When was the last time you were a beginner?
Not a beginner in the sense of trying something new.
For example, a coffee drinker who tries a flat white for the first time.
Being a beginner is putting yourself in a position where you have no direct experience with an activity.
It is more than trying something new, or pursuing something at which you are not competent.
Beginning is a process of absolute discovery where every moment involves learning.
Being a beginner is exhausting.
Your brain is designed to minimize the amount of time you spend as a beginner.
If you had to relearn how to make coffee every morning, you would never get out the door.
Cognitively, you circumnavigate being a beginner in many new tasks.
This can be as simple as applying previous experience to a new situation.
It can also be the Dunning-Kruger Effect.
You live in a world that rewards mastery.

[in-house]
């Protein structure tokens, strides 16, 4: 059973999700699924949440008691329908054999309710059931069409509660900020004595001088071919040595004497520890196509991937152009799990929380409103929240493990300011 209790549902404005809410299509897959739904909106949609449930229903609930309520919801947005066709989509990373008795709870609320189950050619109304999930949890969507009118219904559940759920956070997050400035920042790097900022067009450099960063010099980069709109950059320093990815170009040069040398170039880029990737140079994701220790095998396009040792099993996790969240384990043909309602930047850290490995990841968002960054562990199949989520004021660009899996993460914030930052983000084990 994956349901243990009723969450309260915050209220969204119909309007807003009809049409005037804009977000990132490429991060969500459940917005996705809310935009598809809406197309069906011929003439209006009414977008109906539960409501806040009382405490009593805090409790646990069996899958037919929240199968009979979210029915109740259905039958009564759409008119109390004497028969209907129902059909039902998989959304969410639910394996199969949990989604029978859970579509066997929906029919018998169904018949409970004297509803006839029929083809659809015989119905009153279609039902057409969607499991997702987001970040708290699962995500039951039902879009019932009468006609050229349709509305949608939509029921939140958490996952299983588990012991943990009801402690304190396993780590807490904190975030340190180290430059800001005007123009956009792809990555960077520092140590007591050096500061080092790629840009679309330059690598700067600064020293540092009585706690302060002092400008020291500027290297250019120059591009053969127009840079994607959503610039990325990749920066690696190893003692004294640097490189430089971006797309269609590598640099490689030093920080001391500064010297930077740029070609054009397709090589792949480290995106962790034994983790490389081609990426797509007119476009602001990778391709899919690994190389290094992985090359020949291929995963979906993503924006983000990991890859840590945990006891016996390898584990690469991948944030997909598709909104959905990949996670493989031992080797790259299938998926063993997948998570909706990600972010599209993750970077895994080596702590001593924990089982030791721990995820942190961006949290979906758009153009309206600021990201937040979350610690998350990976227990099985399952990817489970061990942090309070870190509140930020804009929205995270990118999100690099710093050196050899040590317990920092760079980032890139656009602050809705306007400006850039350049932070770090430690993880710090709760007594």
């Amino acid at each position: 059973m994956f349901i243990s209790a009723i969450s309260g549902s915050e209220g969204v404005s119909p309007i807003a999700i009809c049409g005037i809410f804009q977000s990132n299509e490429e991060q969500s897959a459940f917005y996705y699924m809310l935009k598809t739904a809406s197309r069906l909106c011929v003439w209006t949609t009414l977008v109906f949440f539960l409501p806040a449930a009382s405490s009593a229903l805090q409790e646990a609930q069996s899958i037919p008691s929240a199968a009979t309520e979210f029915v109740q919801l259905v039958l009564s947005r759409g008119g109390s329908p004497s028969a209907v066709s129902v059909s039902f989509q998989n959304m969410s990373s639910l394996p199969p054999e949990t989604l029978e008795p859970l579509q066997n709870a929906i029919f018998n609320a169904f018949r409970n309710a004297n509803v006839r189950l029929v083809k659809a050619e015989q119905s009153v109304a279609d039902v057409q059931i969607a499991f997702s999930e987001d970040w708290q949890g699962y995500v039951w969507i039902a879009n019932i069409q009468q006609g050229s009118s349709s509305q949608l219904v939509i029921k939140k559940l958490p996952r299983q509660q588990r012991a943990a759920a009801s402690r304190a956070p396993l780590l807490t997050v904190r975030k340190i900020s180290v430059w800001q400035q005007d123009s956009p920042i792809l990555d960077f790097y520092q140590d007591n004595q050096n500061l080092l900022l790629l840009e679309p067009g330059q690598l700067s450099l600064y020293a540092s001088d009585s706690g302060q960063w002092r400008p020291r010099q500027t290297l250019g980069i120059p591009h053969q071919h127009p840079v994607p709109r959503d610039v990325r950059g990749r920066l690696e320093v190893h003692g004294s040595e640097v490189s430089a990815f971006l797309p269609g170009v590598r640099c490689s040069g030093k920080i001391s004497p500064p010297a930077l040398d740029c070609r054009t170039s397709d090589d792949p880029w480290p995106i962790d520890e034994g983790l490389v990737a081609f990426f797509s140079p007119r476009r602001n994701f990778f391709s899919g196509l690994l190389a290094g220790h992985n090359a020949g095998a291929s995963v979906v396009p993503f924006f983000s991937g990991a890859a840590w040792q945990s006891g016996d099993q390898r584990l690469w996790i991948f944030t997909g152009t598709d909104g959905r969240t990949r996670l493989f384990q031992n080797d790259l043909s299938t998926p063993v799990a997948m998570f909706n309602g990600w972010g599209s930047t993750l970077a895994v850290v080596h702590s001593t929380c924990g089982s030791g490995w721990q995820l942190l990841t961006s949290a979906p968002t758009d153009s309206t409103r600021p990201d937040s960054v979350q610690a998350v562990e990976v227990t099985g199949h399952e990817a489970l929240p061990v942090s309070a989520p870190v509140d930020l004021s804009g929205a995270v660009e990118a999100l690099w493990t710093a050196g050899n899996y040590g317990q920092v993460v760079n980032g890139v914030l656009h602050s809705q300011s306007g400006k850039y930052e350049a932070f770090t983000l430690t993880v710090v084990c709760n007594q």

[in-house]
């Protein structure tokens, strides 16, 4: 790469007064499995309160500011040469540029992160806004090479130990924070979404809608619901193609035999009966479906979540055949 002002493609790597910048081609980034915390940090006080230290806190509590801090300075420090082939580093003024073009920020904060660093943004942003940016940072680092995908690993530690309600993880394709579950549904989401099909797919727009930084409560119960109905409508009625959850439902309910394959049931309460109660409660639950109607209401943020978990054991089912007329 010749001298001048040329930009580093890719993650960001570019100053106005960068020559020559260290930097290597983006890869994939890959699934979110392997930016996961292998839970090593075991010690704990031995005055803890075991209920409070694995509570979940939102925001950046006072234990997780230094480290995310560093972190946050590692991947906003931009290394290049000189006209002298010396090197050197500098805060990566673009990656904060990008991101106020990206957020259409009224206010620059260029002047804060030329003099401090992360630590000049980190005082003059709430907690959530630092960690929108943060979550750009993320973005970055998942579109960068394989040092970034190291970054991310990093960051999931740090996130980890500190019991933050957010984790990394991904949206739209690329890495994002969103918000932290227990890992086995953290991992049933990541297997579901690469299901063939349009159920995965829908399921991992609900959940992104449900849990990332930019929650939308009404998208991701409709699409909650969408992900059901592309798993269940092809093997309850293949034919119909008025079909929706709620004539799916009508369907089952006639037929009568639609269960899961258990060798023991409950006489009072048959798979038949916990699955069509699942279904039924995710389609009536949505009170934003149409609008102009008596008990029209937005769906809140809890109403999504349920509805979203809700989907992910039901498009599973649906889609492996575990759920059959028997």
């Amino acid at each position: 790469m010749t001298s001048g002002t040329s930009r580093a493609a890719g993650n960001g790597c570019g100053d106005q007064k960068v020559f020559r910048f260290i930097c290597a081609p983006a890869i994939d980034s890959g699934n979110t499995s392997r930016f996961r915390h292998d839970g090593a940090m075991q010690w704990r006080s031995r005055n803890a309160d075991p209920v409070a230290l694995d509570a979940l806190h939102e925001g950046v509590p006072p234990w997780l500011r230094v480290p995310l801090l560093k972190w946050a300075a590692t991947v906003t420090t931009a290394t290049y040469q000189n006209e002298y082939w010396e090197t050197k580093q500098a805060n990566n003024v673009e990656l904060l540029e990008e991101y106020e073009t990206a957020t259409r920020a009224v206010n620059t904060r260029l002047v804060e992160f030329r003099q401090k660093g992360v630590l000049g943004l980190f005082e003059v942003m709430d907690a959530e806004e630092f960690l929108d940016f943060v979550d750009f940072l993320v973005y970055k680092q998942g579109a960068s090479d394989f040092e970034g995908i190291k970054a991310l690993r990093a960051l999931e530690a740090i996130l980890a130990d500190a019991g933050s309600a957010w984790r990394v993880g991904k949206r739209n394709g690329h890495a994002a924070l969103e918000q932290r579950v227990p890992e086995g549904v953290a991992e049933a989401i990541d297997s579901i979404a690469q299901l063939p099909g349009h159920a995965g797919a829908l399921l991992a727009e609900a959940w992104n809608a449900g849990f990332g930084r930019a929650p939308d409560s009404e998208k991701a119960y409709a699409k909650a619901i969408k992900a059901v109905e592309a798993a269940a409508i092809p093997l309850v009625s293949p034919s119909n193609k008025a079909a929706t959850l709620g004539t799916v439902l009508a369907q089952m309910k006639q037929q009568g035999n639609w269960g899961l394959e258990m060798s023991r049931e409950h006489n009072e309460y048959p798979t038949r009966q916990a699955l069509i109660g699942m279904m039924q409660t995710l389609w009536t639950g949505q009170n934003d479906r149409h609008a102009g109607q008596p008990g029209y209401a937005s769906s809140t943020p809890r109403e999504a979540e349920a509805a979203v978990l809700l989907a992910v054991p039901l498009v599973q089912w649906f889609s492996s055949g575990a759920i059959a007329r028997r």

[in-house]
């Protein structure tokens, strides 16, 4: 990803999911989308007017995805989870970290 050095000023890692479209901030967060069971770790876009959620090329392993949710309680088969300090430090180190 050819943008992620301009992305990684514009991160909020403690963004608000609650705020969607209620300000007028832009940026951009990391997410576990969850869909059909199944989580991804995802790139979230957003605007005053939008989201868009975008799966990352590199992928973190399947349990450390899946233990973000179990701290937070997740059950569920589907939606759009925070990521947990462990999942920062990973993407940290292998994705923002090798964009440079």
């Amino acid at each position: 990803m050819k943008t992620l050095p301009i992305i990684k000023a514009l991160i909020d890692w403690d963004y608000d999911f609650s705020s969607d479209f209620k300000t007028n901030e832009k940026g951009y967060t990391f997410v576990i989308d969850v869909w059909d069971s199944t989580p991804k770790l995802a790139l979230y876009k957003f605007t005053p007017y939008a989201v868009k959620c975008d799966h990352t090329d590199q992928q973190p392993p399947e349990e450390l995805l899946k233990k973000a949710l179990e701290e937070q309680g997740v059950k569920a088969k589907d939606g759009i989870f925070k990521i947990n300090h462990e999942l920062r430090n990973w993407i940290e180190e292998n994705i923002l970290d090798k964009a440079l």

Sport and business culture are built on a foundation that merit is derived through experience and mastery.
Being a beginner is the cognitive inverse of being a master.
There is, of course, a downside to never being a beginner.
A beginner experiences all stimuli through a framework of learning.
Feedback, failure, and efficiency are all processed as growth.
When you feel stuck, a lack of growth is an underlying cause.
Next time you are stuck, consider whether you are allowing yourself to be a beginner in some area of your life.
Being a beginner at one thing is contagious; you cannot help but change other perceptions.
Rule #77: The tables furthest from the kitchen always get served coffee first,